Pugilist Specialist | Darlinghurst Theatre & Flightpath Theatre(l-r) James Lugton, Sam Haft, Angela Bauer and Michael Denkha. Photo - Sally Flegg

The war on terror continues to provoke debate and, over the past few years, has produced its own genre of theatre work dealing with the war, refugees and detention centres. Just in the last few months in Sydney, audiences have seen these issues dealt with in The Gates of Egypt by Company B and in The Art of War by the Sydney Theatre Company.

Pugilist Specialist is at the black comic (although no less trenchant) end of the spectrum. Adriano Shaplin’s play deals with a team of U.S. Marines on a covert mission to assassinate a target code named “the bearded lady” in the Middle East.

Like Joseph Heller’s Catch 22 – the original black comedy about war – Pugilist Specialist is full of eccentric soldiers, comic military-speak gobbledygook, and commanding officers whose perverse intentions range from confused to cynical and malevolent. Shaplin’s play alludes to how, in modern wars, decisions are often based on how military actions will be perceived, with the protagonists’ assassination attempt a case in point. And what will the people back home think if a high profile female soldier returns home in a body bag?

Adriano Shaplin’s script earned him the First Award for Best New Writing at the 2003 Edinburgh Fringe Festival. Full of clever and satiric word play, it contains inventive one liners and sharp observations, such as “Victory forgives dishonesty”, a mantra frequently parroted by the characters.

On opening night, director Michael Pigott’s production hadn’t yet found its stride, leaving it a little patchy. There are some hilarious scenes that really crack along but, just as often, the dramatic and comic momentum flags. The deadpan delivery style of much of the humour seems to be at the expense of the overall power of the piece.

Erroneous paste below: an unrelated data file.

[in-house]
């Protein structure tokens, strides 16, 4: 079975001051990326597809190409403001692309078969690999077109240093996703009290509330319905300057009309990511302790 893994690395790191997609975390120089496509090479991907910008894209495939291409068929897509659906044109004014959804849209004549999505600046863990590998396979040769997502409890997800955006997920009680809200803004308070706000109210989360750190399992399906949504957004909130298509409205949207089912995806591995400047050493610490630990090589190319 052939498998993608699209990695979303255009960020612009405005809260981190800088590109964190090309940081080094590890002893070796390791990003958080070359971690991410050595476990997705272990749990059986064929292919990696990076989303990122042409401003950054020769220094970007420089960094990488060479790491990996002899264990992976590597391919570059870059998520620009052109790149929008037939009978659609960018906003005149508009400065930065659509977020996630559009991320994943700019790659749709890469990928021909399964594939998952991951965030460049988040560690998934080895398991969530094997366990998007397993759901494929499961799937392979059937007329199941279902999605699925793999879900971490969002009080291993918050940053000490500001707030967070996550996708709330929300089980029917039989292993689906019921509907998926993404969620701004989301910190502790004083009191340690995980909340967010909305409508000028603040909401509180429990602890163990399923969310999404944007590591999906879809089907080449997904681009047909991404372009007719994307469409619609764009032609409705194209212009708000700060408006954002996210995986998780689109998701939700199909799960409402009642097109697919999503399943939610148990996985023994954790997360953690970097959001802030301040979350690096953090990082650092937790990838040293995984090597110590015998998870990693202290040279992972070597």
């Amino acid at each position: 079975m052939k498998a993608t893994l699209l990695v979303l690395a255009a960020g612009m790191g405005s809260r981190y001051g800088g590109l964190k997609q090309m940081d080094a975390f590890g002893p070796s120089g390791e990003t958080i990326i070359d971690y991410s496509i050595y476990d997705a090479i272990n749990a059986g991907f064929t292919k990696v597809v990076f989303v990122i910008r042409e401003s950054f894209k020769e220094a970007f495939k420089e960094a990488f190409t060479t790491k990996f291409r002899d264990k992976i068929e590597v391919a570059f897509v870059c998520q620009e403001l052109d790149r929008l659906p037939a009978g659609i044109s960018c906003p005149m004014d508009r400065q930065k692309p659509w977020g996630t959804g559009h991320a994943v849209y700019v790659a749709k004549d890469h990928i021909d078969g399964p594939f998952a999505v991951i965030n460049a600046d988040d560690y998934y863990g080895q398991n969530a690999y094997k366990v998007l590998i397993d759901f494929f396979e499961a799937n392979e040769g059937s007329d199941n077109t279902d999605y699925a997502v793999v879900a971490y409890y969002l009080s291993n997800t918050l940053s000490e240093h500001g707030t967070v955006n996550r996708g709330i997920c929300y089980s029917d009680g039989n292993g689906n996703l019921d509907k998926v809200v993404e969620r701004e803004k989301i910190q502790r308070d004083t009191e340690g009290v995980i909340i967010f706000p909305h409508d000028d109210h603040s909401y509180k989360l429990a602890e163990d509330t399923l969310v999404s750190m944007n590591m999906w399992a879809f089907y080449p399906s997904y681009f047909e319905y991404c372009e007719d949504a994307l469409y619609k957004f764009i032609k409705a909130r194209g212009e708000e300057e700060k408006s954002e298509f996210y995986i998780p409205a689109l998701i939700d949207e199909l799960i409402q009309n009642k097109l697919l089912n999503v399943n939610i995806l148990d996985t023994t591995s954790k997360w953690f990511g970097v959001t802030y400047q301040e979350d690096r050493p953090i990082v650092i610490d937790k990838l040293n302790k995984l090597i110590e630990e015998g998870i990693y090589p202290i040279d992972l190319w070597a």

Sam Haft gives a high energy and skilful performance as the trigger happy red neck, Lt. Travis Freud. Although it is an ensemble work Freud, with his cascading poetic and comic language, is the plum role.

Michael Denkha, playing the dull communications nerd Lt. Studdard – straight-man to Freud’s buffoon – is also very effective. Studdard’s archetype represents the new face of military communications. His job, taping everything to manipulate later, has taught him the value of keeping quiet.

Angela Bauer gives a strong, though overly contained, performance as control freak, Lt. Emma Stein, who is ambivalent about being the Marines’ “female spokesmodel”.

James Lugton, playing Colonel Johns, hasn’t yet fully realised the black comic potential of his character and lacks the manipulative, sinister power inherent in his dialogue.

Nevertheless, Pugilist Specialist is a clever, entertaining and well crafted play. While this production is still trying to find its feet, it is definitely worth a look.


Darlinghurst Theatre Company and Flightpath Theatre present
The Australian Premiere of
PUGILIST SPECIALIST
by Adriano Shaplin

Venue: Darlinghurst Theatre Company | 19 Greenknowe Avenue, Potts Point
Dates: Wednesday 22 August to Saturday 15 September 2007
Times: Tuesday – Saturday 8pm Sunday 5pm
Tickets: Full $30, Concession $25, Preview/Subscribers $20
Bookings: 8356 9987 or online at www.darlinghursttheatre.com

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